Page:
There are three prongs that you stab into the ground around the weed, you twist and pull and the weed pops out in a little plug of earth.

The wandering continued, I spent maybe a little too long thinking about twine,
I might also have considered brushes and boot jacks for longer than many others would.
and this rain poncho from EcoChic had poppies on it and packs up really small, ideal for garden visiting.
and then I found the crocodiles...
---and other turf-friends having a picnic.
These woven-effect plant holders from Stewart Garden really caught my eye.
I also stood and admired Veg Trugs for a while, I loved the detail of the triangular bug hotel fitted into the frame, you can see it if you look carefully.  What a great detail.
I then got distracted by a floating unicorn, as you do....
... before moving on to look at plants, yes there were plants there too.
This Senecio Angel Wings from Wyevale Nurseries also won an award at the show.  It really is the most magnificent plant.  It is probably best that I could not reach up and touch it as it has leaves just begging to be stroked.  The plant is meant to be fine for growing indoors or out which I think makes it a prime candidate for my exotic border.  I am going to be looking out for this plant to buy one.

I also had some very interesting talks with various stands and you can expect to see some product reviews over the next few weeks as a result.  I am now looking forward to next year.  I have to thank Glee Birmingham and HornbyWhitefoot PR for enabling my visit.

Sunday, 17 September 2017

The Big Mow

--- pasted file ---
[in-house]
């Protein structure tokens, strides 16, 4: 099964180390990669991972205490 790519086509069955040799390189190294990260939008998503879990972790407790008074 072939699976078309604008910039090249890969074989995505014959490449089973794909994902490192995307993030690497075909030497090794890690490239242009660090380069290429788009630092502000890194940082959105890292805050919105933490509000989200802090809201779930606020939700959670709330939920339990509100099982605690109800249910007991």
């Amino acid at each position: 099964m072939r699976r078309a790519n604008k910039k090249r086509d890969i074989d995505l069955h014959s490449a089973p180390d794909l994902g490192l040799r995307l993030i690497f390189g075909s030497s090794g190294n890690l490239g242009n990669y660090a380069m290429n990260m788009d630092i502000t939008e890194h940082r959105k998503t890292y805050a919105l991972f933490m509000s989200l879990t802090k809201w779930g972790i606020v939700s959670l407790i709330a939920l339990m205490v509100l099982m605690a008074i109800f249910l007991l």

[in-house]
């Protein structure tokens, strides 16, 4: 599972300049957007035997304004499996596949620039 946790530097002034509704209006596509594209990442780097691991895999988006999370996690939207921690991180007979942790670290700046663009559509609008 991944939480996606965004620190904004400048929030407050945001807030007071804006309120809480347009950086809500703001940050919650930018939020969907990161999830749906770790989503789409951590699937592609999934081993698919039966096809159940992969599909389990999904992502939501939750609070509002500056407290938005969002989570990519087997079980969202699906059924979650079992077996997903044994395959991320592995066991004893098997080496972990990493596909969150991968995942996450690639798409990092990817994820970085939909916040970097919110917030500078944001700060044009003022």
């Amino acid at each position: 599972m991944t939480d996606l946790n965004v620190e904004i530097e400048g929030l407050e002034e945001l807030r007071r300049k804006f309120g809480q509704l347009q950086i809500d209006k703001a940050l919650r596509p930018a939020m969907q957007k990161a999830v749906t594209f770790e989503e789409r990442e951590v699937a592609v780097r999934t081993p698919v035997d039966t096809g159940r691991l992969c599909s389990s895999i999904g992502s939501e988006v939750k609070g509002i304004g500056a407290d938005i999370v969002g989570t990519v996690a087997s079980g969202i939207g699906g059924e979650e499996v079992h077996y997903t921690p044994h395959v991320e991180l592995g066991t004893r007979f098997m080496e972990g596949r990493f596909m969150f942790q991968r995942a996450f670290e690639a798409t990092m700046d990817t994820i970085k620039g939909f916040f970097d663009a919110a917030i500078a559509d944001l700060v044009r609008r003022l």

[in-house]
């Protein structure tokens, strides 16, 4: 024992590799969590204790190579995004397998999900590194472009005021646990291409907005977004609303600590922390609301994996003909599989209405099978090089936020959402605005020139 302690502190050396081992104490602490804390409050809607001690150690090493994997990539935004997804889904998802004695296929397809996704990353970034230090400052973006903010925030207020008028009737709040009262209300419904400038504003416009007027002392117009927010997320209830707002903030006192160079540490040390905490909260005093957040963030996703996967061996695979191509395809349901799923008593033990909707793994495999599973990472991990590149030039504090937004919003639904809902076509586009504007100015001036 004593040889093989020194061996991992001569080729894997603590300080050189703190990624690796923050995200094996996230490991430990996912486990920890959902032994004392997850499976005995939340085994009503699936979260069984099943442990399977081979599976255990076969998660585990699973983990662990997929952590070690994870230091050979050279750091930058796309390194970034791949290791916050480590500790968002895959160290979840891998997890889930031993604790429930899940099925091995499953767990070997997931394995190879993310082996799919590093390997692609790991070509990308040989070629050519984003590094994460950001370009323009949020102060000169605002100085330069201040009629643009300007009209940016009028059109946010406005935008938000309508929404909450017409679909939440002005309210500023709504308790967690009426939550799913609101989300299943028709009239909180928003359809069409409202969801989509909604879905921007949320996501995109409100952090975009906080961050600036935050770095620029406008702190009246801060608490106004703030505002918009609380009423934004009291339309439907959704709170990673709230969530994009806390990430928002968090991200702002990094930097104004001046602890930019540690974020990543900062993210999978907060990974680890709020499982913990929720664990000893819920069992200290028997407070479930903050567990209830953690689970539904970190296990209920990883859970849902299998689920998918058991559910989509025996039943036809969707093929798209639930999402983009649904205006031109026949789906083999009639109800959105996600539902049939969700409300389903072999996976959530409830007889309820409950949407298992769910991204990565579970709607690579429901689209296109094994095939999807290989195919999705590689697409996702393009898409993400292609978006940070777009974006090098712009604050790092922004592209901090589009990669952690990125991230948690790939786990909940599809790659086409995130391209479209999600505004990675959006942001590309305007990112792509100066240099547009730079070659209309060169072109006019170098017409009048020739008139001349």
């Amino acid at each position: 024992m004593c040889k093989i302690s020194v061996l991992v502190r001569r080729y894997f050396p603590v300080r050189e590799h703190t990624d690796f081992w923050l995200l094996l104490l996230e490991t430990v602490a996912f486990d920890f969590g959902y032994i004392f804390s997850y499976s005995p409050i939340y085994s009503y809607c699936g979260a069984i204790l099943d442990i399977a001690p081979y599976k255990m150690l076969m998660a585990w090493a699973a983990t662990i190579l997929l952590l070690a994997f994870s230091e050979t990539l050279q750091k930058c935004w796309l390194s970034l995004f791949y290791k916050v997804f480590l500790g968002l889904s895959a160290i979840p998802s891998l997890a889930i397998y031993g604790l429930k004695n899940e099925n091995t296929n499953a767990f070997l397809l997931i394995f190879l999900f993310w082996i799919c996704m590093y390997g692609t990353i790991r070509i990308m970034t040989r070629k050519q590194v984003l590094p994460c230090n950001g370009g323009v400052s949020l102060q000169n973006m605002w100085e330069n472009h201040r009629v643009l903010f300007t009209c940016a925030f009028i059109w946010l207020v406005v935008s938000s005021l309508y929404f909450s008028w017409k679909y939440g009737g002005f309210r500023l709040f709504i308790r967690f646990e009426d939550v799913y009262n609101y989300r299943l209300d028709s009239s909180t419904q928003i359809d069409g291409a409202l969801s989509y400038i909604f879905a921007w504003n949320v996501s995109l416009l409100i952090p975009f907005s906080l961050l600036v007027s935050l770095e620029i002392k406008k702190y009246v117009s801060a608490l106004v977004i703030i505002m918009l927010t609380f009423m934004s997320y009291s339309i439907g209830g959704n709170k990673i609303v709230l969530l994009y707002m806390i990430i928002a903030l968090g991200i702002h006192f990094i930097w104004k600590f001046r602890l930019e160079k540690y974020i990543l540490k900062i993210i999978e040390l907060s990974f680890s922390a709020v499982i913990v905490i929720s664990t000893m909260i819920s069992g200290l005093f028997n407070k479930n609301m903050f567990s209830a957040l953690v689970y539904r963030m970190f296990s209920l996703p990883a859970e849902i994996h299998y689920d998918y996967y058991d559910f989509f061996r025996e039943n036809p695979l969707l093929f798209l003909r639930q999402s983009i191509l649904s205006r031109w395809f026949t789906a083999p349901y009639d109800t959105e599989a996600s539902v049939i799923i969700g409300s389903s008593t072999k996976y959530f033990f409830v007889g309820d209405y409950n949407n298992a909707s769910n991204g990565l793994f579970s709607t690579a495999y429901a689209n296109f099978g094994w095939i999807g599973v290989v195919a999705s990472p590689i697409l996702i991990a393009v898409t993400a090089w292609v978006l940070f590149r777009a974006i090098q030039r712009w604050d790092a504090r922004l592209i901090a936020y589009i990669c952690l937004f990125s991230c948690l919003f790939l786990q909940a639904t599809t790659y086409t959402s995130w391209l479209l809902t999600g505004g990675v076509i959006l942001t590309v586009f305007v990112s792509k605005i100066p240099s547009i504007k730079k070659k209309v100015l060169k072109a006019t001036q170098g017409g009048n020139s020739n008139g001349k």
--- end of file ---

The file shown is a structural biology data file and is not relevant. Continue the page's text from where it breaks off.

Every year, usually in September, I give the lawns their first full cut of the year.  For most of the year I allow the Wild Garden to grow wildly and I mow paths through it.  Then at that moment, when the wind changes and the air starts to feel like Autumn, I know the time is right for the big cut.
One of things I like about the Wild Garden is that you cannot really see it until you are quite close.  The mowed formal lawns lead up towards it, with the Exotic Border on the left.  The pleached hornbeams create the boundary between the near and far of the garden.
I also like that each year the Wild Garden has a slightly different character.  Some years it seems to be mainly nettles, some years there are many thistles, this year there was a lot of ragwort.  The insects and wildlife love the Wild Garden.  It buzzes and hums with life.  It is usually full of moths and butterflies, bees and hoverflies.
Step one of the big mow weekend this year started on Friday after work.  I rushed home and mowed all the formal lawns.  This usually takes around an hour to do, depending on how long I have allowed the grass to grow.

Actually before Step 1 there is Step 0 which is the scything of the Wild Garden.  This tends to happen a few days before the actual mow.  Partly to pace myself, partly to let wildlife leave the area before the mower is deployed.  I use an Austrian scythe which I have had for several years now and it cuts down the weeds and long grasses effectively.  It makes the remainder at a reasonable length for the mower to tackle.  So, scythed and formal lawns completed this meant that next there would be mowing.
About an hour later and the mowing is complete.  It has only had a high cut so far and I will mow it again  probably this weekend with a slightly lower cut.
The Big Mow changes the character of the garden for the autumn and winter months.  It makes it feel more open.  Suddenly the boundaries and corners reappear.